The establishments Scrooge mentions in the above passage are the Workhouses and Debtor’s Prisons which existed at the time. The increasingly difficult requirements that many states have imposed on being able to access the governmental safety net have become in many ways the equivalent of those “establishments” and are seemingly designed to keep eligible people from accessing the services they need. The problem with the “surplus population” as we experience it in the modern day amounts to the same problem as in December 1843 when Dickens initially put these words on paper. Who are they?

The pundits and politicians agree that the Medicare and Social Security programs should be relatively unmolested because they want to keep the votes of our senior citizens. However, those who say that Medicaid, SNAP and TANF are being abused paint a picture of people who do not want to work and earn a living rather than families like that of Scrooge’s clerk Bob Crachit who needed to have two (or more) incomes just to meet basic bills for housing, food, transportation and medical care. They are the ones that the Ghost of Christmas Present refers to when he tells Scrooge:

“Man,” said the Ghost, “if man you be in heart, not adamant, forbear that wicked cant until you have discovered What the surplus is, and Where it is. Will you decide what men shall live, what men shall die? It may be, that in the sight of Heaven, you are more worthless and less fit to live than millions like this poor man’s child. Oh God! to hear the Insect on the leaf pronouncing on the too much life among his hungry brothers in the dust!”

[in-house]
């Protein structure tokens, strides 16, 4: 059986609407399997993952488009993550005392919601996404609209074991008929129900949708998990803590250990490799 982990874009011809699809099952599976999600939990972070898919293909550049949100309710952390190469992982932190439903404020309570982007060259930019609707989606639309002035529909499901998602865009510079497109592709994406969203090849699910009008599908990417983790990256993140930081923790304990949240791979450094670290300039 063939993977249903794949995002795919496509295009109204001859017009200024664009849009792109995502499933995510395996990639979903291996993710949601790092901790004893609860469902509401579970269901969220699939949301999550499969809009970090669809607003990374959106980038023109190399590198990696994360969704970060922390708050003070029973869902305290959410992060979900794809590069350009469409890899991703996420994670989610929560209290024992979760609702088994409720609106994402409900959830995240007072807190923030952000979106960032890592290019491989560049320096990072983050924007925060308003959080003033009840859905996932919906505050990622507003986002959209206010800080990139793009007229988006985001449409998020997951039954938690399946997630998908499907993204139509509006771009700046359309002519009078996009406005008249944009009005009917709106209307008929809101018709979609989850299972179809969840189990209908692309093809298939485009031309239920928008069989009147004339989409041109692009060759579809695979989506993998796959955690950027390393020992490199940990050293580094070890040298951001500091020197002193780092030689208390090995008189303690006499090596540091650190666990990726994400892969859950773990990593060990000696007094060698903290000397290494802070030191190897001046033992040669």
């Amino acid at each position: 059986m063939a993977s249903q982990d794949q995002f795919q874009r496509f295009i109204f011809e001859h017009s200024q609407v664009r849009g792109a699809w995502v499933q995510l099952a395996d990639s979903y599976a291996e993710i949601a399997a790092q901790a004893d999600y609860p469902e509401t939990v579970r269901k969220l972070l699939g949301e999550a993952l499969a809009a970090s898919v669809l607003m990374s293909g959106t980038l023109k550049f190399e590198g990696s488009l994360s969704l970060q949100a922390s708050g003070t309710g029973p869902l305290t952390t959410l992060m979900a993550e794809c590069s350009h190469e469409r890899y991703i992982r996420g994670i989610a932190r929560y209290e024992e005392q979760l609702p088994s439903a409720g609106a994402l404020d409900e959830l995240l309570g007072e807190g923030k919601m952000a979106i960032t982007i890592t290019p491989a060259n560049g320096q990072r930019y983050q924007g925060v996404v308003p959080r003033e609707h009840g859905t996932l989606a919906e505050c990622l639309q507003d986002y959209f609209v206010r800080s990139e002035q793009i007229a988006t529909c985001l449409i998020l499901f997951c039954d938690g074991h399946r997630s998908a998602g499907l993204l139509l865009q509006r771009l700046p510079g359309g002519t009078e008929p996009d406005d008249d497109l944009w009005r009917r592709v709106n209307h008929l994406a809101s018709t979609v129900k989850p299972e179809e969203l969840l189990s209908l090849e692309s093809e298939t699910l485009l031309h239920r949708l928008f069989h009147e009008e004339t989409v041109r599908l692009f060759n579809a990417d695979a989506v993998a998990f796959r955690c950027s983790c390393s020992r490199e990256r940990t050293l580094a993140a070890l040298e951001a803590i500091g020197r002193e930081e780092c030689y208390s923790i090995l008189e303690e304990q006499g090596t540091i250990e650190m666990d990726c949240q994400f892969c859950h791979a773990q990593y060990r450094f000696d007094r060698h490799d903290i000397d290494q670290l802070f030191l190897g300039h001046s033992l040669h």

To give an example of this in the modern day, let us consider a two-parent family with an 18-month old child. They actively search for work at least five days each week to no avail and are dependent on SNAP benefits (which are solely income-based) to ensure that they and their child are fed. Because they want to keep a roof over their heads, this family decides to apply for TANF, a program which after 1996 under President Clinton has its eligibility requirements determined on the state level which are seemingly designed to deter participation. These requirements include things that would seem harmless on the surface, but are in actuality counter-productive to the stated goals of the program.

In the state that our model family lives in applicants for this program have to participate in “work activities” which is a requirement that on the surface would appear to not be a problem, but in practice can be much harder on a family than they need to be: